Tuesday, 31 May 2011
Sex Pistols Day
Holidays In The Sun - Album starts with the sound of marching and then a single chord, and the riff kicks in. A simple yet effective 4 chord riff not dis-similar to The Jam's In The City. Written after a visit to the Berlin Wall.
Bodies - Despite popular belief that the Pistols songs were "full of swearing", this is the only Sex Pistols song to contain the word "Fuck" (apart from 'Friggin In The Riggin'). Based on a true story of a fan visiting John carrying an aborted phoetus in a carrier bag
No Feelings - Another fantastic 4 chord riff, and a lyric which sounds extremely self-centred "I've got No Feelings, for anyone else, except for myself" (see also 'Problems'). Sid Vicious actually plays on this track, but his bass playing is so low in the mix you'd never know.
Liar - Is this McLaren again? I don't think the band got on with their manager too well. Great lyrics and a great vocal performance, but not a truly great song
God Save The Queen - Written in October 1976 and originally called "No Future". The fact it was released in June 1977 under this title is purely coincidental (or more McLaren scullduggery?)
Contains the most powerful opening riff I have heard - Rock at it's best.
Problems - This turns the attention onto the listening audience. To sum up: You've got a problem? So what - sort it out yourself ("Sex Pistols as a force for inspiration"). Memorable for the hypnotic chanting of "Problem" at the end of the song. You hear it and you WILL remember it.
Seventeen - One of the bands early original songs, lyrically changed to have a pop at Malcolm McLaren ("You're only 29, got a lot to learn, but when your business dies, it will not return").
The chorus is "I'm a Lazy Sod" which some have suggested is my theme tune
Anarchy In The UK - First single, perfect introduction to the band and what they're about. The fist version (produced by Dave Goodman) contains the opening statement "Vinyl Quotation Number 1", and (to me) is a better production than the album version.
Is it a manifesto? Is it a statement of intent? Is it a political comment? No - its just a bloody good rock song.
Fancy a laugh? Listen to the lyrically confused Megadeth cover version
Submission - Another McLaren-baiting song. Malcolm suggested the band write a song about bondage, John & Glen respond with "I'm on a submarine mission ..."
Not on the original pressing of the album, but later versions came with Submission on a one-sided 7" single insert.
Pretty Vacant - The most commercial Sex Pistols song. The main riff is so simple, even I can play it. Got mthe band shown on Top Of The Pops merely a month after the BCC banning of 'God Save The Queen'
New York - McLaren again - "An imitation from New York", "Four years on, You still look the same, I think its about time, You changed your brain, You're just a pile of shit, You're coming to this" - I'm sure they didn't get on with him that much at all. Or is it a statement to The New York Dolls? The lyrics fit equally as well.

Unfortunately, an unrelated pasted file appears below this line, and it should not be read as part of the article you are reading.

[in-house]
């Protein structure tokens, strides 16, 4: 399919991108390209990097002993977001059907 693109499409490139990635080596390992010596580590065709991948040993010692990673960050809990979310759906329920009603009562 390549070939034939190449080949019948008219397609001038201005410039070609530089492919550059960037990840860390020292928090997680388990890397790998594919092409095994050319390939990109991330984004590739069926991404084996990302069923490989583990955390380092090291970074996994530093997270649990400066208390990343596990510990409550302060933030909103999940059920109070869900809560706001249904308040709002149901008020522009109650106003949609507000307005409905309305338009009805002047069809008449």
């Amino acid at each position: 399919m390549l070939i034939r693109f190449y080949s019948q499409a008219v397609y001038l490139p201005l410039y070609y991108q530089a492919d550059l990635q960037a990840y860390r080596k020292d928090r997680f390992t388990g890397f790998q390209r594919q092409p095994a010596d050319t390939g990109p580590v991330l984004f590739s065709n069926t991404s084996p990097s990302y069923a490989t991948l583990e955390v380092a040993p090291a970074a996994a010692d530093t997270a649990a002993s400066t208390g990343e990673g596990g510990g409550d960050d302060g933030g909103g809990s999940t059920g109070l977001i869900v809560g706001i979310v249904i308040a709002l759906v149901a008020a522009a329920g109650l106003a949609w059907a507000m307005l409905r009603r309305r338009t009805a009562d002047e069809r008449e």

New York Dolls/Sex Pistols trivia time: the white Les Paul played by Steve Jones once belonged to Dolls guitarist Sylvain Sylvain, and was given to Steve Jones (by Malcolm McLaren) in 1976. Interestingly, ex-New York Doll Johnny Thunders later recorded a response to this song entitled "London Boys" with Paul Cook on Drums and Steve Jones on guitar. Its a funny old cyclical world isn't it.
EMI - Self-referential story of the bands tenure with the institution that is (was?) EMI Records.
Last sound you hear is John blowing a raspberry - a memorable finish to a fantastic 40 minutes
As far as debut albums go, this is one of the best.
As far as all-time classic albums are concerned, this is a permanent member of the Top 10
The only other "official" release is the soundtrack to the Malcolm McLaren vanity-project that is 'The Great Rock n Roll Swindle'
The album does contain some original tracks, the best being Silly Thing, Lonely Boy, No One Is Innocent and the title track. Tenpole Tudors' contribution (Who Killed Bambi & Rock Around The Clock) are enjoyable, yet equally disposable), but the rest is a collection of stuff just to fill up space. Far too much filler, overdubbed demo recordings and alternative versions.
To continue the Pistols journey further, next stop is the solo/new band releases:
Public Image Limited are by far the most successful post-Pistols band, and are also a different proposition, not just an extension of the Pistols sound.
Its hard to listen to this album straight after NMTB. Its much more experimental, and probably more influenced by the stuff John Lydon used to listen to than the Pistols (obvious example: Can) . In fact when you play the first track, the immediate response after NMTB is "what the kin-ell is this?". Persevere & listen again, it is a brilliant album.
Johnny Rotten is dead, Long live John Lydon
Rich Kids: The band Glen Matlock put together after his ousting from the Pistols. The songs on their only album (Ghosts Of Princes In Towers) are great, just compromised by an extremely muddy production job by Mick Ronson
Professionals: Cook & Jones post-Pistols band and a continuation of the sound from 1978 onwards. Their first album (due for release in 1979) remained unreleased due to royalty payment disputes with bassist Andy Allen.
It wasn't until 1981 that a Professionals album was released, and by this time their moment had gone. Shame, because this album (I Didn't See It Coming) does contain some truly great songs (The Magnificent, Kick Down The Doors, Just Another Dream & 123 being the best)
Sid Vicious: Sid Sings - Bloody awful!